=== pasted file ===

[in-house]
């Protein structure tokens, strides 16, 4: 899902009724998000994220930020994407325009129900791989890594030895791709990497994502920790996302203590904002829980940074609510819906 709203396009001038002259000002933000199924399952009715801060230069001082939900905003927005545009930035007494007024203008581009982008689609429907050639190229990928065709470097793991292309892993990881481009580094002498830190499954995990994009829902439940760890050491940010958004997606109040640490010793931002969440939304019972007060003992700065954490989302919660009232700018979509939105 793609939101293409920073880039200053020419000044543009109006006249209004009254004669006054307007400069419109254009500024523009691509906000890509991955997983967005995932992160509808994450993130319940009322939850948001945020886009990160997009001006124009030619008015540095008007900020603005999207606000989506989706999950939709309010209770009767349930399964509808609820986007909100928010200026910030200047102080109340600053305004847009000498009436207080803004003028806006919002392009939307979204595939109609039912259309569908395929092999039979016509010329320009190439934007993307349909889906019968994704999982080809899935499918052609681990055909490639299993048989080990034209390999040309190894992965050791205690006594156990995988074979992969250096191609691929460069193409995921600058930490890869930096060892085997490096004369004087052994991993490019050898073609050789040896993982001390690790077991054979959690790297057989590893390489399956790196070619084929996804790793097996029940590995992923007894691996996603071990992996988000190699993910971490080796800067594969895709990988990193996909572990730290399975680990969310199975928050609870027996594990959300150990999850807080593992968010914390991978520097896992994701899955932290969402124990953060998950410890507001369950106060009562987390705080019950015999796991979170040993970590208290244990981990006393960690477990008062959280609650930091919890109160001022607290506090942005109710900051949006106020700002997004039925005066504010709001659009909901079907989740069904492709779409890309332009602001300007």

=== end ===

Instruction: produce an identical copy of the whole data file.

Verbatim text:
[in-house]
């Protein structure tokens, strides 16, 4: 899902009724998000994220930020994407325009129900791989890594030895791709990497994502920790996302203590904002829980940074609510819906 709203396009001038002259000002933000199924399952009715801060230069001082939900905003927005545009930035007494007024203008581009982008689609429907050639190229990928065709470097793991292309892993990881481009580094002498830190499954995990994009829902439940760890050491940010958004997606109040640490010793931002969440939304019972007060003992700065954490989302919660009232700018979509939105 793609939101293409920073880039200053020419000044543009109006006249209004009254004669006054307007400069419109254009500024523009691509906000890509991955997983967005995932992160509808994450993130319940009322939850948001945020886009990160997009001006124009030619008015540095008007900020603005999207606000989506989706999950939709309010209770009767349930399964509808609820986007909100928010200026910030200047102080109340600053305004847009000498009436207080803004003028806006919002392009939307979204595939109609039912259309569908395929092999039979016509010329320009190439934007993307349909889906019968994704999982080809899935499918052609681990055909490639299993048989080990034209390999040309190894992965050791205690006594156990995988074979992969250096191609691929460069193409995921600058930490890869930096060892085997490096004369004087052994991993490019050898073609050789040896993982001390690790077991054979959690790297057989590893390489399956790196070619084929996804790793097996029940590995992923007894691996996603071990992996988000190699993910971490080796800067594969895709990988990193996909572990730290399975680990969310199975928050609870027996594990959300150990999850807080593992968010914390991978520097896992994701899955932290969402124990953060998950410890507001369950106060009562987390705080019950015999796991979170040993970590208290244990981990006393960690477990008062959280609650930091919890109160001022607290506090942005109710900051949006106020700002997004039925005066504010709001659009909901079907989740069904492709779409890309332009602001300007």